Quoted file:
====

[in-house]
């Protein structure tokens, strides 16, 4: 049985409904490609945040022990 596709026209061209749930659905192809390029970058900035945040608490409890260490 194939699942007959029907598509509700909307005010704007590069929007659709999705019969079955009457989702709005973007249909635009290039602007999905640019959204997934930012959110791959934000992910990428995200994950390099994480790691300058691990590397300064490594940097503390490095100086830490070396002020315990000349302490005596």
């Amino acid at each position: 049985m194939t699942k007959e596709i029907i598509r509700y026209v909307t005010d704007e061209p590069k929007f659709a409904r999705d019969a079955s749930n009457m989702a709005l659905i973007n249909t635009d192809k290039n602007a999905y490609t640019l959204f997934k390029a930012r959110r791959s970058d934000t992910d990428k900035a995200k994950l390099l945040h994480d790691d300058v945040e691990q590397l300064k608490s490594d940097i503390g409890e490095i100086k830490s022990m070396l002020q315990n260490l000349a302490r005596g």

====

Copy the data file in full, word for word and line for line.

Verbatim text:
[in-house]
């Protein structure tokens, strides 16, 4: 049985409904490609945040022990 596709026209061209749930659905192809390029970058900035945040608490409890260490 194939699942007959029907598509509700909307005010704007590069929007659709999705019969079955009457989702709005973007249909635009290039602007999905640019959204997934930012959110791959934000992910990428995200994950390099994480790691300058691990590397300064490594940097503390490095100086830490070396002020315990000349302490005596």
């Amino acid at each position: 049985m194939t699942k007959e596709i029907i598509r509700y026209v909307t005010d704007e061209p590069k929007f659709a409904r999705d019969a079955s749930n009457m989702a709005l659905i973007n249909t635009d192809k290039n602007a999905y490609t640019l959204f997934k390029a930012r959110r791959s970058d934000t992910d990428k900035a995200k994950l390099l945040h994480d790691d300058v945040e691990q590397l300064k608490s490594d940097i503390g409890e490095i100086k830490s022990m070396l002020q315990n260490l000349a302490r005596g």